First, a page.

You might like to place a hand on your tummy… and feel the rise and fall as the oxygen travels in, and the carbon dioxide travels out.

And just like a tourist, taking a snapshot of the in-breath. Maybe at the top.

And a snapshot of the out-breath. Perhaps at the bottom.

scan the BODY

And as you continue to breathe, the next destination on this little itinerary is the body.

And today we’ll explore the body beginning from the outside and travelling in.


And so, we’ll start things off with the skin.

Just gently resting your attention on whichever part of the skin is most obvious, or sensitive to you.

Perhaps for you, it’s the hands, or the face, that are exposed to the cool air… or perhaps it’s a place where you can feel a lot of warmth… where the clothes are hugging snuggly against your body.

And breathing into the skin and out through the skin.

Pausing to observe all the different sensations that you can feel on your skin.


For our next stop, we’ll travel a little deeper. Breathing into the flesh that lies beneath the skin. Inviting an awareness of the tender flesh just underneath. Breathing in and out through this soft layer of the body.


And breathing more deeply still, going further within, next aware of your muscles… noticing any tightness that your muscles may be experiencing. …And using the breath to ever-so-slightly relax and dissolve this tension.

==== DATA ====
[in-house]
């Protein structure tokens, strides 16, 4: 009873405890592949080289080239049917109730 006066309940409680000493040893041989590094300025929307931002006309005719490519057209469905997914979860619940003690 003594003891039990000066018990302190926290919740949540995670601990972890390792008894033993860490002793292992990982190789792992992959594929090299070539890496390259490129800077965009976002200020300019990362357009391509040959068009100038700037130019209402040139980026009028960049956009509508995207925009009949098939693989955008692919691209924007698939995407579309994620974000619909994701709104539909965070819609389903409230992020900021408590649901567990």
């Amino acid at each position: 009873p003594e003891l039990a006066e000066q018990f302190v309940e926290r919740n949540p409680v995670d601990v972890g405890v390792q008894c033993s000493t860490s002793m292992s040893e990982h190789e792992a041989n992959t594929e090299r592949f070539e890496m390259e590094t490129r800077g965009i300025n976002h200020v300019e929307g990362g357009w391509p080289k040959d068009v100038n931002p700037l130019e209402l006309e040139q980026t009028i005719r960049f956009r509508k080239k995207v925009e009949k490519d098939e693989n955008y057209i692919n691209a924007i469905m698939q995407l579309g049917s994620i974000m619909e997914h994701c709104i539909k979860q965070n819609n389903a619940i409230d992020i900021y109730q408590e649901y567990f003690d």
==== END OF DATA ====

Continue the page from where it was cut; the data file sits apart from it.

Beyond the muscles lay the bones; like the spine, the ribcage, collar and shoulder bones. Perhaps you’d like to scan the spine… From top, down to bottom, and back up again.


And for our final stop the organs. Discovering the kidneys. Lungs. Liver and Heart.

And as we draw to the end of this internal body scan, you might like to place a hand on your heart.


And just breathe. … Breathe life into all the layers of the body, from outside to within. Breathing life into every tiny little cell.

And if you feel like continuing, when you’re ready, transition into your own meditation. Allow the moments unfold … and for thoughts, emotions, and interruptions to be a welcome part of your experience.

Bon, voyage!

Body Scan

Unwind from stress with this grounding body scan meditation

Thinking harder doesn’t solve problems. Creating headspace does.

This working from home bizzo has seen the English language adopt a new phrase: Zoom fatigue. And with a sample size of me, I concur – this sh*t is real! From work and homeschooling to catchups with family and friends, our screentime has ballooned (as has my waistline) and my eyes have never been so stingy and dry.

Zoom fatigue is real! But not with my new glasses.